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Any wild ass guesses on Deso cfs third week of June this year?
And might a 12' raft (rowed by a novice) be too small for big flow?
Green River Utah gauge shows average of about 16K that week (2011 was over 40K!).
I know cataraftgirl rowed her 12 footer last spring, but last year ain't this year (and she's got plenty of rowing experience!).
Are there sneaks around Joe Hutch and Wire Fence if necessary?
 

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Any wild ass guesses on Deso cfs third week of June this year?
And might a 12' raft (rowed by a novice) be too small for big flow?
Green River Utah gauge shows average of about 16K that week (2011 was over 40K!).
I know cataraftgirl rowed her 12 footer last spring, but last year ain't this year (and she's got plenty of rowing experience!).
Are there sneaks around Joe Hutch and Wire Fence if necessary?
My trip last year was early May, so low water not high. Wire Fence is harder at low water. Joe Hutch, Coal Creek, and Three Fords are harder at high water. For Joe Hutch, if the water is high enough, you can sort of sneak on the right. It's not an easy route and may involve getting stuck on a rock. Just don't let your newbie in the small raft take on the big standing waves on the center left, half way down. If you time it right it's Mr. Toad's wild ride, but if you time it wrong, I've seen 16 ft. rafts flip or almost flip. There's also a weird corner on the bottom left that can suck a raft in, or slam you into the wall. Enter left center, then pull right. Really pull right. The scout is easy, and will give you lots of info on how to run. If you can time it right and watch others run it, that's a big help. Check out some YouTube video. A newbie in a small boat might not be the best combo.....or it could be a riot.......or it could be a train wreak?

Bring lots of bug spray, and maybe a bug suit, and a screen house. Have fun!
 

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You'll be fine in a 12'er. Every year we have High School kids that have never ran a river before.....run it in ducks with few swimmers. It was running around 10,000 the day we got off the river last year. I feel it's one of the best runs for novices no matter what the flow. Seems like the rapids wash out some and become easier lines to pick at higher flows. Scout the major ones and you'll have no problems. Even Joe Hutch has gotten easier over time, with the last few big flow events.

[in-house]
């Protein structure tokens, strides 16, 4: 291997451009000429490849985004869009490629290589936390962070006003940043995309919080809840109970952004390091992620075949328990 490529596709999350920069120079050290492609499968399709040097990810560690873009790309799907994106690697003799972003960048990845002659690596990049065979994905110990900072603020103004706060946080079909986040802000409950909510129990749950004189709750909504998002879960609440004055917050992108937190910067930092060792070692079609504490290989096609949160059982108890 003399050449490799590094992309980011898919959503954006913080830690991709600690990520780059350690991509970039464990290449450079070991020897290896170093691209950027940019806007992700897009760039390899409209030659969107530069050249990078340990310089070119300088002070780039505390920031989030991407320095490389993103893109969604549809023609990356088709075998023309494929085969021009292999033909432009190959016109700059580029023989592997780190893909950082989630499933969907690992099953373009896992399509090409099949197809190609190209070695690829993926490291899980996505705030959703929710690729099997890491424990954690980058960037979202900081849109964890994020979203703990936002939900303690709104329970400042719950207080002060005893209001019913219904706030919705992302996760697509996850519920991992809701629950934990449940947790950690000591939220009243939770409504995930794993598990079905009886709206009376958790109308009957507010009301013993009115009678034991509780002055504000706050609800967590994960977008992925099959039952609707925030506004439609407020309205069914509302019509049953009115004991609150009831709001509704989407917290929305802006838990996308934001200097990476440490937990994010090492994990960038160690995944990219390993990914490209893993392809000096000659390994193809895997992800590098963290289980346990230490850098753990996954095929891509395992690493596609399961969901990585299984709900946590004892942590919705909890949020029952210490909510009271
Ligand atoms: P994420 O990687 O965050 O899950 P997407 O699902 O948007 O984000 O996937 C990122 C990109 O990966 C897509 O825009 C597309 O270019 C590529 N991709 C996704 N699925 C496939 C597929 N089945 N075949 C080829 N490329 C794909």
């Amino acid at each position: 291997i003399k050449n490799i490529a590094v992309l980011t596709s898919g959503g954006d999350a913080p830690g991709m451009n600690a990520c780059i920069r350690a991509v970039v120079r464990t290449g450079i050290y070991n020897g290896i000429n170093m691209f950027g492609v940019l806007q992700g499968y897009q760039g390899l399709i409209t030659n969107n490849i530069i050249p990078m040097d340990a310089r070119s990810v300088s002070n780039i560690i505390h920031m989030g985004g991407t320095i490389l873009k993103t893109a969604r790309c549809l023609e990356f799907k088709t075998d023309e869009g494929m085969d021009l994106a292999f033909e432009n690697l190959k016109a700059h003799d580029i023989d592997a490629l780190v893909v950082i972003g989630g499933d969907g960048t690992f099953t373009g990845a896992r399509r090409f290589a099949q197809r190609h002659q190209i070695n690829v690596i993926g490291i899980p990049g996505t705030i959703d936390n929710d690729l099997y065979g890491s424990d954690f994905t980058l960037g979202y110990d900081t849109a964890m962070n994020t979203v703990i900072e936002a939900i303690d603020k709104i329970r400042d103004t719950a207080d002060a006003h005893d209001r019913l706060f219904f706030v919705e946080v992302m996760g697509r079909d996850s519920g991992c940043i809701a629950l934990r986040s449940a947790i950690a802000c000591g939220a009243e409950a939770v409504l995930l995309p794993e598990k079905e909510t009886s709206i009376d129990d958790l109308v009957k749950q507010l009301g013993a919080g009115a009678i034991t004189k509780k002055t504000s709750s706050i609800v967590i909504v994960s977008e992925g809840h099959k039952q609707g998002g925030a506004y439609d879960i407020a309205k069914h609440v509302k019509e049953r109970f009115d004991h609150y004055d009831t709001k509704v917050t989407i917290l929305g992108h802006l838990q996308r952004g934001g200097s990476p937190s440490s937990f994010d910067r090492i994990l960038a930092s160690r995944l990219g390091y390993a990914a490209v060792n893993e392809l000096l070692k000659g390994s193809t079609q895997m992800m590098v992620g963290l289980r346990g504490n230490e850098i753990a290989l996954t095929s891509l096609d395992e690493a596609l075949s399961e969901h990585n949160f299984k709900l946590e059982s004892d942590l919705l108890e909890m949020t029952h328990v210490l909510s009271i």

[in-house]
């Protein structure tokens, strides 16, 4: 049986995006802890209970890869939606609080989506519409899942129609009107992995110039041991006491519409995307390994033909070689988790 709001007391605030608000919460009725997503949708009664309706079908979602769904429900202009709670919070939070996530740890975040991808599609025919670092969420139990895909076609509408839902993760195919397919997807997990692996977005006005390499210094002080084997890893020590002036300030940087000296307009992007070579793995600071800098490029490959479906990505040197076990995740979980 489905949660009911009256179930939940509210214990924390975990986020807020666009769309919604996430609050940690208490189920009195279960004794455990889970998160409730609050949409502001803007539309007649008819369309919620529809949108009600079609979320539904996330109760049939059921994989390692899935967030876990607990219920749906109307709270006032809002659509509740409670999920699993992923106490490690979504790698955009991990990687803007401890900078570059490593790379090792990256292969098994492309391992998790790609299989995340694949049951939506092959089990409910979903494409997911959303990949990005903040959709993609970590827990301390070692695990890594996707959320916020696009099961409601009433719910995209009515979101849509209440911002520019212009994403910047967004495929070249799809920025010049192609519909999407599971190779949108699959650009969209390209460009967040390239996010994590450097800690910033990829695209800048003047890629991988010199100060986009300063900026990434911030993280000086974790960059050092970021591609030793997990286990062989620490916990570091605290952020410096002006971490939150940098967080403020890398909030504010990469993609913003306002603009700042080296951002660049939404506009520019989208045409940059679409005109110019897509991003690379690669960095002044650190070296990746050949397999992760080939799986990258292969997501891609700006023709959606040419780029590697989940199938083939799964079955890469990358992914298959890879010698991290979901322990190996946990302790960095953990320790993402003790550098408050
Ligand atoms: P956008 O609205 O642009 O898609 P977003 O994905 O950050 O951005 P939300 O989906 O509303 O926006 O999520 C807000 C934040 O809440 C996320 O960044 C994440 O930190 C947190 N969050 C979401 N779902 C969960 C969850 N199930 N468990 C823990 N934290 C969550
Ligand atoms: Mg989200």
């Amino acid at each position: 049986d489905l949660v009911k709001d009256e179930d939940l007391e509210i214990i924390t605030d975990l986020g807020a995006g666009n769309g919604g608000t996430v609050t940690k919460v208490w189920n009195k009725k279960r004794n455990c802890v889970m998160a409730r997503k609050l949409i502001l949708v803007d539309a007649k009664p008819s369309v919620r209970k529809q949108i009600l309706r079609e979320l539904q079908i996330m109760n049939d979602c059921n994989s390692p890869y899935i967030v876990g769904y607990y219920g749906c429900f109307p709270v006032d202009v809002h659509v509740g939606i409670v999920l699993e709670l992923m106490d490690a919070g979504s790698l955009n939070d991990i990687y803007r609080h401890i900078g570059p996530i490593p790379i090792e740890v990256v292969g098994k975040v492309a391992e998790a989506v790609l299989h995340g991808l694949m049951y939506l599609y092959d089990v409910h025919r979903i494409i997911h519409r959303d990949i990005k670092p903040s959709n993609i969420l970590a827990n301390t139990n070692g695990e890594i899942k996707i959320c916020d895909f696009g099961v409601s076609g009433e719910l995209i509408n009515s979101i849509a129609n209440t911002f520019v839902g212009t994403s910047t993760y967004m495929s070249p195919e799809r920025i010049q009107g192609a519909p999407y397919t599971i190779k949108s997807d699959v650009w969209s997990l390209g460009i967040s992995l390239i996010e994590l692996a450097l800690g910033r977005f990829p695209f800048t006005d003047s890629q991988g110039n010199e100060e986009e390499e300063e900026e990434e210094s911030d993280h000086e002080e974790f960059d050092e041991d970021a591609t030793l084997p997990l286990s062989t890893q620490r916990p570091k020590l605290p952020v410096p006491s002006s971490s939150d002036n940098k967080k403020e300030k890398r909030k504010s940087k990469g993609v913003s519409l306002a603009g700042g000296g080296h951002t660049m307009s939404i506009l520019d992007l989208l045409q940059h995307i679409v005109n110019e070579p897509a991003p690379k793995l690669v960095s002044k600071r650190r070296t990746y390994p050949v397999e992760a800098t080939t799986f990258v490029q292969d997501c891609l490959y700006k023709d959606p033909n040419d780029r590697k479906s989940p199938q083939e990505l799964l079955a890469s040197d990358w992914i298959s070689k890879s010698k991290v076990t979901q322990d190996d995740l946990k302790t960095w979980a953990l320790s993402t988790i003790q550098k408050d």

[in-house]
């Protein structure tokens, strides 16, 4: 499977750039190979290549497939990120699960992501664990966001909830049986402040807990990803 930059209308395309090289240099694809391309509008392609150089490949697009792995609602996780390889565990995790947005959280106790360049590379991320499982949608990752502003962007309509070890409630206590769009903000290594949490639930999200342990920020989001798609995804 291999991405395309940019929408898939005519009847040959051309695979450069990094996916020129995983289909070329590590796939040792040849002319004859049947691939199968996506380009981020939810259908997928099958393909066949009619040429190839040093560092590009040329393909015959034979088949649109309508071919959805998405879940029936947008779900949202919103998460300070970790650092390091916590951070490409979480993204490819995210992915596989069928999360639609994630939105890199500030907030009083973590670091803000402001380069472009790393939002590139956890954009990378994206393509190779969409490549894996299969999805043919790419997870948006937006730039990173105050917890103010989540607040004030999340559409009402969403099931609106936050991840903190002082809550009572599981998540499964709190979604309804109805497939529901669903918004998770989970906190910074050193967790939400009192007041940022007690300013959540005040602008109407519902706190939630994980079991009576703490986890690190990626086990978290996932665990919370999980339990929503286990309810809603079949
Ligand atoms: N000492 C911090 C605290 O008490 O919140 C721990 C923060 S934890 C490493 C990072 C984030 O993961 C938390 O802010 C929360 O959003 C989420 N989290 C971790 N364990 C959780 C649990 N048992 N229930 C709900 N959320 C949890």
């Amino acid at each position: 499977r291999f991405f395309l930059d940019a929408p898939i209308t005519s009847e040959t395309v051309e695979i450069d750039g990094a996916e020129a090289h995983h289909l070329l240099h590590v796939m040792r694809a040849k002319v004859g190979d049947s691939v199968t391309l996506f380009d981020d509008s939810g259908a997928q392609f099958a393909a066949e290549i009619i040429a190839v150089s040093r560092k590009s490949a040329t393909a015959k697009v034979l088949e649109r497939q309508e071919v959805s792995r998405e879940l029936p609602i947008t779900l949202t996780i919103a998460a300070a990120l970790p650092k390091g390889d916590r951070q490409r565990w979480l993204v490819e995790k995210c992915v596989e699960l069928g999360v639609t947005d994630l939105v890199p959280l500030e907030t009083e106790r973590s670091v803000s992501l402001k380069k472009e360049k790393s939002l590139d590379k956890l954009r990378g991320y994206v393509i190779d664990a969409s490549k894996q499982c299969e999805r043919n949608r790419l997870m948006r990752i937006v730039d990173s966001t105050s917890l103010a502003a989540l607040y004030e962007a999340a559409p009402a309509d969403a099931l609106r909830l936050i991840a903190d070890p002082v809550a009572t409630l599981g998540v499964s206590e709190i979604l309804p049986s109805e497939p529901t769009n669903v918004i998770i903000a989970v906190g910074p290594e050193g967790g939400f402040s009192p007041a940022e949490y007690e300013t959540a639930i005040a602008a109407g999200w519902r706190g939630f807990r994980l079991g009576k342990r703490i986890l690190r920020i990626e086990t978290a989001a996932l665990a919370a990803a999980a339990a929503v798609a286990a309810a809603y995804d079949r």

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Any wild ass guesses on Deso cfs third week of June this year?
And might a 12' raft (rowed by a novice) be too small for big flow?
Green River Utah gauge shows average of about 16K that week (2011 was over 40K!).
I know cataraftgirl rowed her 12 footer last spring, but last year ain't this year (and she's got plenty of rowing experience!).
Are there sneaks around Joe Hutch and Wire Fence if necessary?
15-20k would be my guess according to latest forecasts:

GRVU1 Peak Flow Forecasts

I don't think a novice is any worse off in a 12 footer than a larger boat (a 14 footer broadside or quarter panel will flip and dump truck almost as easy as a 12er). A smaller boat will move and correct easier for a beginner. There really aren't any huge features in Deso at those levels to majorly concerned about.

I wouldn't say there are any beginner sneaks in most rapids in Deso. Nothing to speak of in Wire Fence. At the right levels Joe Hutch does have some slots on the right but they are fairly technical for Deso and maybe not beginner friendly. That rapid keeps moving around so its hard to say what will be available. And in all honesty....Joe Hutch is a relative friendly rapid to flip in at mid levels.

All said... 12 footer should be great this year. Easier to move and at worse case its much easier to right if flipped. It can be a great beginner run with some proper guidance.

Phillip
 

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12'

First rule of water sports: Always respect the river/lake/ocean.

That said, run what you brung. The rapids are all pool-drop, so consequences are low. When I was a lad, I kayaked Deso, never having been in a kayak before. I swam a few times before I learned to just go with the main current. You get into trouble trying to sneak around stuff. Take on the main flow. Row downstream to punch the waves. If you flip, eddies are numerous, and a 12' boat is easy to flip back over. You are a novice, and you will learn more on your own rowing a small boat. Float with your oars dipped in the water so you can feel the current. The key to rivers is reading the water, and down low on a 12', you are in it. You will have the most fun of anybody on the trip.
 
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